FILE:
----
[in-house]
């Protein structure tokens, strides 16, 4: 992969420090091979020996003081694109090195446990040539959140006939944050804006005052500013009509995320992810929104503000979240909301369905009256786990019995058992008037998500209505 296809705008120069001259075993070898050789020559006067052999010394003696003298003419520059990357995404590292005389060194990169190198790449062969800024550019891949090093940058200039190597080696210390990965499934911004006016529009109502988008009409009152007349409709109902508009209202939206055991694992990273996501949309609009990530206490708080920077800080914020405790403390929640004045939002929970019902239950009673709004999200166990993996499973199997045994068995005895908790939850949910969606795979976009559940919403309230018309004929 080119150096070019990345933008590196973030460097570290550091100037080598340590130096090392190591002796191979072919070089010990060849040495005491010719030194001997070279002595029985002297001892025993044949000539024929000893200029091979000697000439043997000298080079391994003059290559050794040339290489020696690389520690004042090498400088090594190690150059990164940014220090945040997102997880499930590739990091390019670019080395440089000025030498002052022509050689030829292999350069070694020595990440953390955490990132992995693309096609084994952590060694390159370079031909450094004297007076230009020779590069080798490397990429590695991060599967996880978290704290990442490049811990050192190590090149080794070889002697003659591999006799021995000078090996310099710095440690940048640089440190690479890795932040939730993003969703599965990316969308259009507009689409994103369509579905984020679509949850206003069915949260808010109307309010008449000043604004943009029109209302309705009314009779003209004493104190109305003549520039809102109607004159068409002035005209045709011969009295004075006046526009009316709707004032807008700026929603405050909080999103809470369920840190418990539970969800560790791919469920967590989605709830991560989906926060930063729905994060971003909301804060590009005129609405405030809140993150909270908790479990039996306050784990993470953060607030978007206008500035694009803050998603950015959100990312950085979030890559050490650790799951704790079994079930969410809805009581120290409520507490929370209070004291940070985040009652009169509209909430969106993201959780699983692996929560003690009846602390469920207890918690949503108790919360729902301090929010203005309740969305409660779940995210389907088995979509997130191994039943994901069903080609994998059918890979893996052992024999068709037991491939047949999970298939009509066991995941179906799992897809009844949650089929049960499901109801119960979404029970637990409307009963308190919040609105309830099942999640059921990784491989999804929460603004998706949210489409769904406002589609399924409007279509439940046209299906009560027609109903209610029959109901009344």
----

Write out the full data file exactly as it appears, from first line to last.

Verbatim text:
[in-house]
């Protein structure tokens, strides 16, 4: 992969420090091979020996003081694109090195446990040539959140006939944050804006005052500013009509995320992810929104503000979240909301369905009256786990019995058992008037998500209505 296809705008120069001259075993070898050789020559006067052999010394003696003298003419520059990357995404590292005389060194990169190198790449062969800024550019891949090093940058200039190597080696210390990965499934911004006016529009109502988008009409009152007349409709109902508009209202939206055991694992990273996501949309609009990530206490708080920077800080914020405790403390929640004045939002929970019902239950009673709004999200166990993996499973199997045994068995005895908790939850949910969606795979976009559940919403309230018309004929 080119150096070019990345933008590196973030460097570290550091100037080598340590130096090392190591002796191979072919070089010990060849040495005491010719030194001997070279002595029985002297001892025993044949000539024929000893200029091979000697000439043997000298080079391994003059290559050794040339290489020696690389520690004042090498400088090594190690150059990164940014220090945040997102997880499930590739990091390019670019080395440089000025030498002052022509050689030829292999350069070694020595990440953390955490990132992995693309096609084994952590060694390159370079031909450094004297007076230009020779590069080798490397990429590695991060599967996880978290704290990442490049811990050192190590090149080794070889002697003659591999006799021995000078090996310099710095440690940048640089440190690479890795932040939730993003969703599965990316969308259009507009689409994103369509579905984020679509949850206003069915949260808010109307309010008449000043604004943009029109209302309705009314009779003209004493104190109305003549520039809102109607004159068409002035005209045709011969009295004075006046526009009316709707004032807008700026929603405050909080999103809470369920840190418990539970969800560790791919469920967590989605709830991560989906926060930063729905994060971003909301804060590009005129609405405030809140993150909270908790479990039996306050784990993470953060607030978007206008500035694009803050998603950015959100990312950085979030890559050490650790799951704790079994079930969410809805009581120290409520507490929370209070004291940070985040009652009169509209909430969106993201959780699983692996929560003690009846602390469920207890918690949503108790919360729902301090929010203005309740969305409660779940995210389907088995979509997130191994039943994901069903080609994998059918890979893996052992024999068709037991491939047949999970298939009509066991995941179906799992897809009844949650089929049960499901109801119960979404029970637990409307009963308190919040609105309830099942999640059921990784491989999804929460603004998706949210489409769904406002589609399924409007279509439940046209299906009560027609109903209610029959109901009344």